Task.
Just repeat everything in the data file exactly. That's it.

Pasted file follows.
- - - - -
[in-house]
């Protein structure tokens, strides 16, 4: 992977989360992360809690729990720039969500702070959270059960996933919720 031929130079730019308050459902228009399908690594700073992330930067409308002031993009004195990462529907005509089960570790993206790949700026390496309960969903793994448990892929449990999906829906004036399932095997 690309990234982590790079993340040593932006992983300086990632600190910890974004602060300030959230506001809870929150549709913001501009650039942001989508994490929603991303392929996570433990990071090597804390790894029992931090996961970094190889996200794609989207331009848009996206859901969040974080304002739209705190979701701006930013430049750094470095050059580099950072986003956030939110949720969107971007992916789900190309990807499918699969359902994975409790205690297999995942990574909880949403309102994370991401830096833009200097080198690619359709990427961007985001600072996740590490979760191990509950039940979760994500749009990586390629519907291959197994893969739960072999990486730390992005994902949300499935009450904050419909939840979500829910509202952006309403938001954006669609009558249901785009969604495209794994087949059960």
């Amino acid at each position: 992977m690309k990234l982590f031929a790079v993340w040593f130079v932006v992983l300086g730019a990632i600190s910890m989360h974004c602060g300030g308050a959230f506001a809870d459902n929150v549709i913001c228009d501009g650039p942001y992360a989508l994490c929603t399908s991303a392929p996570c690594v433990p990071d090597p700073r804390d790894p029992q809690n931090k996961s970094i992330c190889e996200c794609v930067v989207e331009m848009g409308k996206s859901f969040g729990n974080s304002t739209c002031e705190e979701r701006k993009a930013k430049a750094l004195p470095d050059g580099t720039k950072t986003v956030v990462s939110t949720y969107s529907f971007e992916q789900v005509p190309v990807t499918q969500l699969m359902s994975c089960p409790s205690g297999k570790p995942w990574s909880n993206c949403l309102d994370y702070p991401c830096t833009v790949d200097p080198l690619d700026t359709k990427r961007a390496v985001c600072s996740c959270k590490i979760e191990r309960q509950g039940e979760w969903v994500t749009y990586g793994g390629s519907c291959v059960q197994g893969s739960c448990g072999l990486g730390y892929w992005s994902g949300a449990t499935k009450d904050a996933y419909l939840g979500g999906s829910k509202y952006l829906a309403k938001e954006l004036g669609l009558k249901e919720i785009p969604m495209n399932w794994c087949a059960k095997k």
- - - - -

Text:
[in-house]
């Protein structure tokens, strides 16, 4: 992977989360992360809690729990720039969500702070959270059960996933919720 031929130079730019308050459902228009399908690594700073992330930067409308002031993009004195990462529907005509089960570790993206790949700026390496309960969903793994448990892929449990999906829906004036399932095997 690309990234982590790079993340040593932006992983300086990632600190910890974004602060300030959230506001809870929150549709913001501009650039942001989508994490929603991303392929996570433990990071090597804390790894029992931090996961970094190889996200794609989207331009848009996206859901969040974080304002739209705190979701701006930013430049750094470095050059580099950072986003956030939110949720969107971007992916789900190309990807499918699969359902994975409790205690297999995942990574909880949403309102994370991401830096833009200097080198690619359709990427961007985001600072996740590490979760191990509950039940979760994500749009990586390629519907291959197994893969739960072999990486730390992005994902949300499935009450904050419909939840979500829910509202952006309403938001954006669609009558249901785009969604495209794994087949059960």
């Amino acid at each position: 992977m690309k990234l982590f031929a790079v993340w040593f130079v932006v992983l300086g730019a990632i600190s910890m989360h974004c602060g300030g308050a959230f506001a809870d459902n929150v549709i913001c228009d501009g650039p942001y992360a989508l994490c929603t399908s991303a392929p996570c690594v433990p990071d090597p700073r804390d790894p029992q809690n931090k996961s970094i992330c190889e996200c794609v930067v989207e331009m848009g409308k996206s859901f969040g729990n974080s304002t739209c002031e705190e979701r701006k993009a930013k430049a750094l004195p470095d050059g580099t720039k950072t986003v956030v990462s939110t949720y969107s529907f971007e992916q789900v005509p190309v990807t499918q969500l699969m359902s994975c089960p409790s205690g297999k570790p995942w990574s909880n993206c949403l309102d994370y702070p991401c830096t833009v790949d200097p080198l690619d700026t359709k990427r961007a390496v985001c600072s996740c959270k590490i979760e191990r309960q509950g039940e979760w969903v994500t749009y990586g793994g390629s519907c291959v059960q197994g893969s739960c448990g072999l990486g730390y892929w992005s994902g949300a449990t499935k009450d904050a996933y419909l939840g979500g999906s829910k509202y952006l829906a309403k938001e954006l004036g669609l009558k249901e919720i785009p969604m495209n399932w794994c087949a059960k095997k």